First and foremost, Paypal’s service has matured over the last ten years. Product and policy decisions that made a lot of sense in the era of “The Paypal Wars” became structural issues, accompanied by limitations gathered in an attempt to improve profitability and revenue. Concepts such as a full redirection to Paypal’s website to make a payment which is still widely required in its most popular small merchant products and the limitations it places on businesses it deems risky (such as rolling reserves, 10-20% of your volume being held for up to 120 days) create whole segments that are underserved and can be tempted by a new service.

Second, the company is heavily reliant on the existing card association and banking infrastructure. Despite having acquired Bill Me Later (offering credit on the spot to approved buyers), its payment volume is still noticeably a mix of card and direct bank payments (here’s an old yet still relevant explanation). This creates a boundary both on the level of fraud and credit losses it can sustain and (more importantly) on its pricing. Paypal is left struggling with getting more people to pay with a bank account (and, given Bill Me Later, more and more using credit products) or it’s forced to skim a few basis points on top of card fees. This is one main reason why small merchants start with Paypal, but then graduate out of the system and move to a full merchant account where they can work directly with card products and other, lower fee payment options.

Third, Paypal is very much U.S.-centered in both infrastructure and process. It has definitely gone global, with good presence in Europe and Asia, but its hold of the market is much less obvious in these territories. Other countries have significantly different regulatory challenges and sometimes completely different payment processes and preferences (Germany is a good example); a few ongoing issues (most recently in India) have demonstrated that being based in the U.S. is not always an advantage. Becoming a truly international organization, with a distributed work force adapting or (in some cases) rebuilding the product creatively to match the local market is a daunting challenge for many companies.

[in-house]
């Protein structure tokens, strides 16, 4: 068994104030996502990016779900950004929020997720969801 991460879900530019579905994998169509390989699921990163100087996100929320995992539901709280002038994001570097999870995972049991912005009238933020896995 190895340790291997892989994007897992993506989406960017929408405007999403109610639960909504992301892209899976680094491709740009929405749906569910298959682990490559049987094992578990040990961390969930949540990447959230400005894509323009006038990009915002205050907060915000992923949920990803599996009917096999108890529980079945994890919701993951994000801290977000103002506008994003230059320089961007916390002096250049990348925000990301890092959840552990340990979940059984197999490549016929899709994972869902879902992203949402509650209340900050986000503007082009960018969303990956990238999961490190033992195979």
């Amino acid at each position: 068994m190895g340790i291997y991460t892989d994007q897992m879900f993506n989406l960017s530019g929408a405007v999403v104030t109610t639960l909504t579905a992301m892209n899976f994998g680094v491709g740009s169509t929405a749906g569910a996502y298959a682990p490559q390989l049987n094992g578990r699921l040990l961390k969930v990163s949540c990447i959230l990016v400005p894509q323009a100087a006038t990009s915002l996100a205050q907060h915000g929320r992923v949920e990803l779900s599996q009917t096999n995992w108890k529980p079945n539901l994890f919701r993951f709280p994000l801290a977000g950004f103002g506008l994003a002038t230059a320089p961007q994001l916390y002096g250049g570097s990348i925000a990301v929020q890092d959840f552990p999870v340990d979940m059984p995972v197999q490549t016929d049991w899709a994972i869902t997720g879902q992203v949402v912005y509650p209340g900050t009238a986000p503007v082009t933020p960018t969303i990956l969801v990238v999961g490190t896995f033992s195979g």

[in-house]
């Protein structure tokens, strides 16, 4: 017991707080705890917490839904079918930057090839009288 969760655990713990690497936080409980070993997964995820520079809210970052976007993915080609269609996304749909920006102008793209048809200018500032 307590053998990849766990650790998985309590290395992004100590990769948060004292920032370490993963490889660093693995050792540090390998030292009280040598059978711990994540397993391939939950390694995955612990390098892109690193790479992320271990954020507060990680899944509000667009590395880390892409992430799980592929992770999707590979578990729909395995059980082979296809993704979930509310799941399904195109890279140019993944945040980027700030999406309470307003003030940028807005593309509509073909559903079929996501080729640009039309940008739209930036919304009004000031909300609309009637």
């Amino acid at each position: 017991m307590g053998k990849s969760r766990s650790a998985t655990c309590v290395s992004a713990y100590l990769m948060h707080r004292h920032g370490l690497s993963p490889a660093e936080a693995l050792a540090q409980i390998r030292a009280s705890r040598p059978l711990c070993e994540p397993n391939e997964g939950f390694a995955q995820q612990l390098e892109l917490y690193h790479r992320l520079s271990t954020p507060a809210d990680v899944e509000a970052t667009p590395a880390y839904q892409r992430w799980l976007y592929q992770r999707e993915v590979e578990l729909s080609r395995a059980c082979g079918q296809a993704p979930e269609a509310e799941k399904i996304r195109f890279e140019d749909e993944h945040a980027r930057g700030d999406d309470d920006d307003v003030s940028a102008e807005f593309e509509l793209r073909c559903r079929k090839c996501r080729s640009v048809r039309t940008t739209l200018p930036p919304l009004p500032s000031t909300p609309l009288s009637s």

Finally, with size comes the innovator’s dilemma which hinders Paypal’s ability to bet on small and evolving markets, resulting in the company being late to the game. We need to take this one with a grain of salt, though—Paypal is investing in user experience and technology, and through sheer size can reclaim market share even when it is a late entry. However, a wide consumer base is not as large an advantage as it once was when new consumer (web or mobile) products gain immense amounts of traction within weeks and months and other innovative consumer companies with a shorter history are eyeing the space.

And so, competition for Paypal’s lead position can come from two types of players: the first and obvious one is a consumer brand that has a trusted relationship with a massive user base; the second is a company rooted in an underserved segment of the market, preferably out of the U.S., and does not build on the usual card-and-bank infrastructure (or worse, on carrier billing or some other secondary derivative).

Facebook’s Social Advantage

Facebook is a good example of the first type of player. Why them and not Google or Apple, which I’ve discussed in my previous post? All three have a wide user base, have experience with some sort of payments, and are faced by the same challenges. Why is Facebook different? First, Facebook signaled it wants to play, at least to some extent, with its new Facebook payments subsidiary.